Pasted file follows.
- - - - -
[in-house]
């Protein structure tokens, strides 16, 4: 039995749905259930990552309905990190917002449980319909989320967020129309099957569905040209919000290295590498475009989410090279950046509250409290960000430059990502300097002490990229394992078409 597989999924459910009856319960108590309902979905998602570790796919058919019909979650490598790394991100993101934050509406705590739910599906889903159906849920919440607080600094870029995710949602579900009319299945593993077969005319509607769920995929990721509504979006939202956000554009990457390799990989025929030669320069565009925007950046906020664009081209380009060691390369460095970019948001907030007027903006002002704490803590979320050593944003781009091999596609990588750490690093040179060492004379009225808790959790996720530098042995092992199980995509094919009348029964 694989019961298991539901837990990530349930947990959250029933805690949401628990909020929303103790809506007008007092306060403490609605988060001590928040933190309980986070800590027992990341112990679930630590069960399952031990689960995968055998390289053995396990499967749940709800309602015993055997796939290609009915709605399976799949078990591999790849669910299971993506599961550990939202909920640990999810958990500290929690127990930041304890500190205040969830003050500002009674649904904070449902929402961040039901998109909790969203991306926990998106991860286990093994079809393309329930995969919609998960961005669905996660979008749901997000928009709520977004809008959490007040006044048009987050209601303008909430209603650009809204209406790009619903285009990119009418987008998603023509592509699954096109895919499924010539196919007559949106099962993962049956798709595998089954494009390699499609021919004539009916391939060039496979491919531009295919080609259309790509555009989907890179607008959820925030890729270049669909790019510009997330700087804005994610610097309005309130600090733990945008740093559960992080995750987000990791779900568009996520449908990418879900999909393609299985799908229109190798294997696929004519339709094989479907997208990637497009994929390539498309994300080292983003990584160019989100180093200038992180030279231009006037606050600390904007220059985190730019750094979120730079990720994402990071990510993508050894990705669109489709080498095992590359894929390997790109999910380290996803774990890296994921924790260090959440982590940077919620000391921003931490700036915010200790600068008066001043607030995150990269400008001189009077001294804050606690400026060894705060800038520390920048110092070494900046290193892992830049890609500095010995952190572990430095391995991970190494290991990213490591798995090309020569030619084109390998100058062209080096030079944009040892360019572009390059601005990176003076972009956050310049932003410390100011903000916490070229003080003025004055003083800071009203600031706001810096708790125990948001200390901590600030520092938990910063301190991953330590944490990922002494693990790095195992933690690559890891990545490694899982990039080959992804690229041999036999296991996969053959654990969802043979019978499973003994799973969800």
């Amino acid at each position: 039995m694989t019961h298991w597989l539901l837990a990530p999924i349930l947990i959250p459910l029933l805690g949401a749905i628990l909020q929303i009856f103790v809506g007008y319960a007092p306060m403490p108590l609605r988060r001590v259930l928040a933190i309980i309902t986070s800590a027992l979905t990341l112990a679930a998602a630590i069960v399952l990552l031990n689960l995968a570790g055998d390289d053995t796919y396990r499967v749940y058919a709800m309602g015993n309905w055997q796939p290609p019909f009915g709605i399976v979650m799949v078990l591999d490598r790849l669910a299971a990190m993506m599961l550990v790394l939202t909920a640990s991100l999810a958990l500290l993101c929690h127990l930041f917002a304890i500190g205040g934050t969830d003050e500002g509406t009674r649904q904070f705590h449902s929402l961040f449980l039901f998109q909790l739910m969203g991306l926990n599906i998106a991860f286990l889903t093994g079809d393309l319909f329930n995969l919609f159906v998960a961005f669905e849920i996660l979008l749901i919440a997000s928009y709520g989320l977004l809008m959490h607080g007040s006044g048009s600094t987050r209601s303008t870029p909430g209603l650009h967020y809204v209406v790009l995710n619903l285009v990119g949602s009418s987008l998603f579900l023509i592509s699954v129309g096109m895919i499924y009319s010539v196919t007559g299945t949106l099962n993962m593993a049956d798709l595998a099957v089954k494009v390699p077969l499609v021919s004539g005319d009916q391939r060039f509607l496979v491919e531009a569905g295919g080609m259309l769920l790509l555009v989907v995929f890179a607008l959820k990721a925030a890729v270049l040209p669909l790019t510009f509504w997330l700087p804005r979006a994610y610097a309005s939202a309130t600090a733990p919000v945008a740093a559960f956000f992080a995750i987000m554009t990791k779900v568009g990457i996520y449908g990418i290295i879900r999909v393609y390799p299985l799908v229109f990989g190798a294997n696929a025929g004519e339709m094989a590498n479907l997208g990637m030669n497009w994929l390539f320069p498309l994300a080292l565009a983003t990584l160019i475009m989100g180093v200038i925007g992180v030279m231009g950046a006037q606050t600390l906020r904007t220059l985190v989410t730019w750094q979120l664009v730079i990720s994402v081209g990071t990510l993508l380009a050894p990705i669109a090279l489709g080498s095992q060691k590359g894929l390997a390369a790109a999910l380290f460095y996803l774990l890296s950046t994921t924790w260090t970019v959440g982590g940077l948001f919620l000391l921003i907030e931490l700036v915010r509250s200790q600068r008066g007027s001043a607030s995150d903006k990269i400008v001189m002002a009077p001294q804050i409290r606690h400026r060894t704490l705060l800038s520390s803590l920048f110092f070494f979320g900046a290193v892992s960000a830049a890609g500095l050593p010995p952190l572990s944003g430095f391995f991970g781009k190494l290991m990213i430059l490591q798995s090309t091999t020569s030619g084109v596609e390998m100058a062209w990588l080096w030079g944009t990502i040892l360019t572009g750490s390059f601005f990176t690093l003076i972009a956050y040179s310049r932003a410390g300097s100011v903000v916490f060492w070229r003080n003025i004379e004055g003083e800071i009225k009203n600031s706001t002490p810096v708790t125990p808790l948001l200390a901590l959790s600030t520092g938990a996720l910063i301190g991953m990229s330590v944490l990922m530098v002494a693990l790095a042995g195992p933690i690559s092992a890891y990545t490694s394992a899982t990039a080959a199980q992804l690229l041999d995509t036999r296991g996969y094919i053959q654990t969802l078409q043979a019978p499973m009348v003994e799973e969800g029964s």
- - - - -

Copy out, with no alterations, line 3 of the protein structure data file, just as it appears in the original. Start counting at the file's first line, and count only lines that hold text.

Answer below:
């Amino acid at each position: 039995m694989t019961h298991w597989l539901l837990a990530p999924i349930l947990i959250p459910l029933l805690g949401a749905i628990l909020q929303i009856f103790v809506g007008y319960a007092p306060m403490p108590l609605r988060r001590v259930l928040a933190i309980i309902t986070s800590a027992l979905t990341l112990a679930a998602a630590i069960v399952l990552l031990n689960l995968a570790g055998d390289d053995t796919y396990r499967v749940y058919a709800m309602g015993n309905w055997q796939p290609p019909f009915g709605i399976v979650m799949v078990l591999d490598r790849l669910a299971a990190m993506m599961l550990v790394l939202t909920a640990s991100l999810a958990l500290l993101c929690h127990l930041f917002a304890i500190g205040g934050t969830d003050e500002g509406t009674r649904q904070f705590h449902s929402l961040f449980l039901f998109q909790l739910m969203g991306l926990n599906i998106a991860f286990l889903t093994g079809d393309l319909f329930n995969l919609f159906v998960a961005f669905e849920i996660l979008l749901i919440a997000s928009y709520g989320l977004l809008m959490h607080g007040s006044g048009s600094t987050r209601s303008t870029p909430g209603l650009h967020y809204v209406v790009l995710n619903l285009v990119g949602s009418s987008l998603f579900l023509i592509s699954v129309g096109m895919i499924y009319s010539v196919t007559g299945t949106l099962n993962m593993a049956d798709l595998a099957v089954k494009v390699p077969l499609v021919s004539g005319d009916q391939r060039f509607l496979v491919e531009a569905g295919g080609m259309l769920l790509l555009v989907v995929f890179a607008l959820k990721a925030a890729v270049l040209p669909l790019t510009f509504w997330l700087p804005r979006a994610y610097a309005s939202a309130t600090a733990p919000v945008a740093a559960f956000f992080a995750i987000m554009t990791k779900v568009g990457i996520y449908g990418i290295i879900r999909v393609y390799p299985l799908v229109f990989g190798a294997n696929a025929g004519e339709m094989a590498n479907l997208g990637m030669n497009w994929l390539f320069p498309l994300a080292l565009a983003t990584l160019i475009m989100g180093v200038i925007g992180v030279m231009g950046a006037q606050t600390l906020r904007t220059l985190v989410t730019w750094q979120l664009v730079i990720s994402v081209g990071t990510l993508l380009a050894p990705i669109a090279l489709g080498s095992q060691k590359g894929l390997a390369a790109a999910l380290f460095y996803l774990l890296s950046t994921t924790w260090t970019v959440g982590g940077l948001f919620l000391l921003i907030e931490l700036v915010r509250s200790q600068r008066g007027s001043a607030s995150d903006k990269i400008v001189m002002a009077p001294q804050i409290r606690h400026r060894t704490l705060l800038s520390s803590l920048f110092f070494f979320g900046a290193v892992s960000a830049a890609g500095l050593p010995p952190l572990s944003g430095f391995f991970g781009k190494l290991m990213i430059l490591q798995s090309t091999t020569s030619g084109v596609e390998m100058a062209w990588l080096w030079g944009t990502i040892l360019t572009g750490s390059f601005f990176t690093l003076i972009a956050y040179s310049r932003a410390g300097s100011v903000v916490f060492w070229r003080n003025i004379e004055g003083e800071i009225k009203n600031s706001t002490p810096v708790t125990p808790l948001l200390a901590l959790s600030t520092g938990a996720l910063i301190g991953m990229s330590v944490l990922m530098v002494a693990l790095a042995g195992p933690i690559s092992a890891y990545t490694s394992a899982t990039a080959a199980q992804l690229l041999d995509t036999r296991g996969y094919i053959q654990t969802l078409q043979a019978p499973m009348v003994e799973e969800g029964s």